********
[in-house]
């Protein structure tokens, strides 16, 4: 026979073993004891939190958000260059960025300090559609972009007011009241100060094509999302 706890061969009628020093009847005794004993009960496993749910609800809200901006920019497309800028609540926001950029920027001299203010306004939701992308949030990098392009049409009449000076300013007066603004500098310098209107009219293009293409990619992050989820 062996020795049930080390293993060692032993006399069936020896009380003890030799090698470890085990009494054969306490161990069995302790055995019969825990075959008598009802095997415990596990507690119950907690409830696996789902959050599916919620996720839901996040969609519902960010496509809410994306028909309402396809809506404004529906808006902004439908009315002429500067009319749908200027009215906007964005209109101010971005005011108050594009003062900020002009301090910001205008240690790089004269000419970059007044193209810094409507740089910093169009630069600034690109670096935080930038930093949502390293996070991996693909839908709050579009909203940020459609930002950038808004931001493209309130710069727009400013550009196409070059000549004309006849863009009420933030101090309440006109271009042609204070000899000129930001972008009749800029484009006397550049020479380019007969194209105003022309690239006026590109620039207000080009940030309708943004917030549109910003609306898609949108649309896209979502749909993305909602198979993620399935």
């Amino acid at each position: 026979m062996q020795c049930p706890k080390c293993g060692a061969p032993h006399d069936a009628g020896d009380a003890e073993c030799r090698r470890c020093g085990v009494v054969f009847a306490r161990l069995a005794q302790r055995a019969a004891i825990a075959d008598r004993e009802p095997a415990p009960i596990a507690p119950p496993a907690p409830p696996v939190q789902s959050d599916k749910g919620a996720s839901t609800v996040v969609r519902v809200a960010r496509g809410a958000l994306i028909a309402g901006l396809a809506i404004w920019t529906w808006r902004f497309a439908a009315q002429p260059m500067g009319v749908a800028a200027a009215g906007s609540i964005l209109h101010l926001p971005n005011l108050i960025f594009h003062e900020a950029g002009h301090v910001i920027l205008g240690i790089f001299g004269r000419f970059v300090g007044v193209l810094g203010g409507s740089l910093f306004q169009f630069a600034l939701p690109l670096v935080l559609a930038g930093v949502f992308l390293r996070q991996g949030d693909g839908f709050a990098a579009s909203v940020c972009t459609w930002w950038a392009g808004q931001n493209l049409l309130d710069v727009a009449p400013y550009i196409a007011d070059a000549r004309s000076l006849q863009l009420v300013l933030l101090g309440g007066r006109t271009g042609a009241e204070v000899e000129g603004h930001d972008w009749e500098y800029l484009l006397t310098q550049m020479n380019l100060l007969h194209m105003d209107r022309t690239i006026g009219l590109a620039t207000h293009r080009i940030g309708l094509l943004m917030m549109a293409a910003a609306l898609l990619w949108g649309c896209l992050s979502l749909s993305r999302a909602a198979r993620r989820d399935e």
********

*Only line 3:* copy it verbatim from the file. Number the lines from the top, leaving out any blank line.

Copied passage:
């Amino acid at each position: 026979m062996q020795c049930p706890k080390c293993g060692a061969p032993h006399d069936a009628g020896d009380a003890e073993c030799r090698r470890c020093g085990v009494v054969f009847a306490r161990l069995a005794q302790r055995a019969a004891i825990a075959d008598r004993e009802p095997a415990p009960i596990a507690p119950p496993a907690p409830p696996v939190q789902s959050d599916k749910g919620a996720s839901t609800v996040v969609r519902v809200a960010r496509g809410a958000l994306i028909a309402g901006l396809a809506i404004w920019t529906w808006r902004f497309a439908a009315q002429p260059m500067g009319v749908a800028a200027a009215g906007s609540i964005l209109h101010l926001p971005n005011l108050i960025f594009h003062e900020a950029g002009h301090v910001i920027l205008g240690i790089f001299g004269r000419f970059v300090g007044v193209l810094g203010g409507s740089l910093f306004q169009f630069a600034l939701p690109l670096v935080l559609a930038g930093v949502f992308l390293r996070q991996g949030d693909g839908f709050a990098a579009s909203v940020c972009t459609w930002w950038a392009g808004q931001n493209l049409l309130d710069v727009a009449p400013y550009i196409a007011d070059a000549r004309s000076l006849q863009l009420v300013l933030l101090g309440g007066r006109t271009g042609a009241e204070v000899e000129g603004h930001d972008w009749e500098y800029l484009l006397t310098q550049m020479n380019l100060l007969h194209m105003d209107r022309t690239i006026g009219l590109a620039t207000h293009r080009i940030g309708l094509l943004m917030m549109a293409a910003a609306l898609l990619w949108g649309c896209l992050s979502l749909s993305r999302a909602a198979r993620r989820d399935e």